Garmisch-Partenkirchen mourns the loss of Rosi Mittermaier: The ski resort has not only lost a skiing icon, but also a great figure. Friends and companions describe “Gold-Rosi”, who died at the age of 72 following a serious illness, as a down-to-earth, helpful and cordial person.
Garmisch-Partenkirchen – Modesty distinguishes Rosi Mittermaier. Her former coach Heinz Mohr, who helped her win two gold medals in the downhill and slalom at the 1976 Winter Olympics in Innsbruck, still remembers this quality well. “She never wanted to attract attention, she was more reserved,” reports the alpine ski expert, who lives in Mittenwald. “She had an incredible talent, a force of nature. You just had to attract them. And so the coach dug into his bag of tricks to lend his protege a hand – and, for example, clapped loudly and for ages at the all-important start. “It’s crazy how she exploded there.”
The career of the outstanding athlete, who was already on skis at the age of three, is impressive: the Munich native, who grew up on the idyllic Winklmoosalm above Reit im Winkl and found her home high school in Garmisch-Partenkirchen, managed to rise to the top of ski racing. Especially in the 1970s, “Gold-Rosi”, as her fans affectionately call her, was the outstanding German skier.
Rosi Mittermaier: Natural and down-to-earth style preserved
What many, especially her sports colleagues, appreciated about her: success never went to her head. She stayed true to herself, kept her natural and down-to-earth nature, was close to home and nature. A star without airs and without graces. For them, people mattered. Especially the family. She was the heart and soul of her family – and of a whole generation of skiers. “She was one of us”, we hear again and again in Garmisch-Partenkirchen. Above all, its social side impressed the inhabitants of Werdenfelser Land. Rosi Mittermaier was fully committed to the good cause, whether for young athletes or the German Foundation for Children’s Rheumatism, to name just two examples. Commitment to health and exercise was also an issue close to his heart.
The consternation at his death, which surprised many, is great. At only 72 years old, the honorary citizen of the famous winter sports resort “died peacefully with her family following a serious illness”. This was announced by her husband Christian Neureuther and their two children Ameli and Felix Neureuther.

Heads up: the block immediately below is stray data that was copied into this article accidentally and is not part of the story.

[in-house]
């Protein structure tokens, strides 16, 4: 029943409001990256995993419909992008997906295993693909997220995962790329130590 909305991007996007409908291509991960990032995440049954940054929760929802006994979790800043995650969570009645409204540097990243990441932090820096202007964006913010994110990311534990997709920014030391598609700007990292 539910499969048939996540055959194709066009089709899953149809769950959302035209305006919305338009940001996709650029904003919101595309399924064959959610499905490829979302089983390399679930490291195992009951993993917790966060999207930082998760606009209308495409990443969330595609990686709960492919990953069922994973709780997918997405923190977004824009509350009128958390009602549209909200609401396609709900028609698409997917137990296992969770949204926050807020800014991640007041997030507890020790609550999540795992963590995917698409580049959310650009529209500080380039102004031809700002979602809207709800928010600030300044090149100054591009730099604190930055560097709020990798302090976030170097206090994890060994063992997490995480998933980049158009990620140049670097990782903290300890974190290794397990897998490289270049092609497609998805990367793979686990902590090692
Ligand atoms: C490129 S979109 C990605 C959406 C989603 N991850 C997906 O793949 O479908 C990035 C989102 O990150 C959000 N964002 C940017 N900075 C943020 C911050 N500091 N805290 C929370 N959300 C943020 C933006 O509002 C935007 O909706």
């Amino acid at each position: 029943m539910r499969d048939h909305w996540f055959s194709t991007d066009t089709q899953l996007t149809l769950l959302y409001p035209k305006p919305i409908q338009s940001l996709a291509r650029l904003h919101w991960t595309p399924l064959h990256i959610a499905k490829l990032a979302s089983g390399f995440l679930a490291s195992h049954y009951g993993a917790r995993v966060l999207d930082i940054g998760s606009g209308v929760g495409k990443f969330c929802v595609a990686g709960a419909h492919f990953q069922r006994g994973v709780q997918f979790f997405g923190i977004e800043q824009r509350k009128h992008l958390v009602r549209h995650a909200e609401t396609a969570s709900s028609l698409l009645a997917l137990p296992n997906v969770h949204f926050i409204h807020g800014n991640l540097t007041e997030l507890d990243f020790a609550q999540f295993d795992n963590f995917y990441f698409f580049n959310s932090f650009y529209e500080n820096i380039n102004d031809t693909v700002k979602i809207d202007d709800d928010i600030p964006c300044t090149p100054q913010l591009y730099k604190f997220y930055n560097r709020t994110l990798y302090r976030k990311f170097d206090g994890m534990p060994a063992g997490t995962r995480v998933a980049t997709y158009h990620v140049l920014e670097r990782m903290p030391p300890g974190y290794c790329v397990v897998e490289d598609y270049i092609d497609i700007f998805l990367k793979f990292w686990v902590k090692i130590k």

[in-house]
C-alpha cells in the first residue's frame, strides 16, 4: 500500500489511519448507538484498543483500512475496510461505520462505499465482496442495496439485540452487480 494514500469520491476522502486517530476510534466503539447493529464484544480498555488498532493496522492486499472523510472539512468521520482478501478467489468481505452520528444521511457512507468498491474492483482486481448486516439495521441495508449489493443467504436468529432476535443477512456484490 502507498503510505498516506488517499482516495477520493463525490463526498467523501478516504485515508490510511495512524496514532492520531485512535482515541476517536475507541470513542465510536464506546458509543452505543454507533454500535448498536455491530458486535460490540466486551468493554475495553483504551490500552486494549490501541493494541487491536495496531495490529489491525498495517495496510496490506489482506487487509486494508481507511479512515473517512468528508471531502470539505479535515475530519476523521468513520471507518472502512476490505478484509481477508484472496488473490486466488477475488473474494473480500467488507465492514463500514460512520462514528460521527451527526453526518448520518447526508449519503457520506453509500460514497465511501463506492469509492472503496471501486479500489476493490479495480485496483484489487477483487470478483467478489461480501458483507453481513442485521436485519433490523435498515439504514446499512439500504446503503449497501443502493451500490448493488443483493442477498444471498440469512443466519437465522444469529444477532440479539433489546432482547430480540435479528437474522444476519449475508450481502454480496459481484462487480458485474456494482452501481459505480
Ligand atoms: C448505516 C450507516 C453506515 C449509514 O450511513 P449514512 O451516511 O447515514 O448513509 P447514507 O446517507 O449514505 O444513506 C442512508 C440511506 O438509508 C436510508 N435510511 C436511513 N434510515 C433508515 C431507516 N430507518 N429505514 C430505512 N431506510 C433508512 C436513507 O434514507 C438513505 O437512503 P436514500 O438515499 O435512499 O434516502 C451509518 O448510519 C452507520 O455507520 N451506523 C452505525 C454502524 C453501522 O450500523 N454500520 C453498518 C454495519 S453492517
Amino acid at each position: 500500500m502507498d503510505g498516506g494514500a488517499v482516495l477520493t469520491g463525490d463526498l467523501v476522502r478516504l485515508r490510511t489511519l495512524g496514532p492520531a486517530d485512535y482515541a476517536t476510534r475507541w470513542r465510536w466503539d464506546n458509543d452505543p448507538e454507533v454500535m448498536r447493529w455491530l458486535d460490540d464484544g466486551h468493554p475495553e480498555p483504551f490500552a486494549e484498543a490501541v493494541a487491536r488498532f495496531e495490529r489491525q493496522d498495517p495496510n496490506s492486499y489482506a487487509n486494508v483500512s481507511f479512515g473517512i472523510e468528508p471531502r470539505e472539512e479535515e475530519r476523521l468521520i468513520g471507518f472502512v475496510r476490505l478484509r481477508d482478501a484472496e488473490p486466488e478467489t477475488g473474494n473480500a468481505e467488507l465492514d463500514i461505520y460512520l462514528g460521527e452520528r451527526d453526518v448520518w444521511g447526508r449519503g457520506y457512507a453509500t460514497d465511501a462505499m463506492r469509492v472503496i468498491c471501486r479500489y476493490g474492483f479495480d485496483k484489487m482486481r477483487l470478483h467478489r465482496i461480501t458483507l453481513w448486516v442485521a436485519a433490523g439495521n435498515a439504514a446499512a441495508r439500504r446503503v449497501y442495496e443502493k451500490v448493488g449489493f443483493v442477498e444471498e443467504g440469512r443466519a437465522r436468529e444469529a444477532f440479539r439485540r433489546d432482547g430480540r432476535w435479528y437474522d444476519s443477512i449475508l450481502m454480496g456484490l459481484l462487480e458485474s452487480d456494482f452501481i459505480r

Ice hockey veteran Franz Reindl finds words haunting. “I was deeply shocked by the news. It allows everyday life to stop. It means an incredible loss, ”says the Garmisch-Partenkirchner, who knew Rosi Mittermaier well. In 1976 he also participated in the Olympic Games in the alpine republic – but with the national ice hockey team, which surprisingly won bronze as underdogs at the time. “He was a great person”, he continues – always cheerful and helpful And she “electrified” other athletes with her successes.
“It’s sad that she had to die so young”
“It’s sad that she had to die so young,” says Dr. Hans-Wolfgang Bär from Seehausen, brother-in-law of the deceased. In the 1970s, the orthopedist was the medical supervisor of the German women’s national ski team. Rosi Mittermaier was also one of his proteges. “He was an incredibly open person,” recalls the doctor.
Participation in the two ski clubs in the capital is also excellent. “Rosi has shaped the world of skiing in general and in the city of Garmisch-Partenkirchen,” says Martina Betz, president of the Garmisch Ski Club. “He was an extraordinary person.” Sounds like his colleague from Ski Club Partenkirchen, Michael Maurer. “She handled her success well,” he says.
Comparable tones can be heard from politics. “Rosi never made a fuss about himself,” Garmisch-Partenkirchen mayor Elisabeth Koch (CSU) told Bayerischer Rundfunk. “Bavaria is losing a great athlete and a passionate fighter for solidarity,” read a press release from Oberammergau resident Florian Streibl, who is the leader of the parliamentary group of free voters in the state parliament. And CSU Regional Group Leader Alexander Dobrindt, whose constituency the district belongs to, explains: “He was a cosmopolitan person whose warm social commitment as well as his commitment to his loved ones and to sport was unparalleled.”
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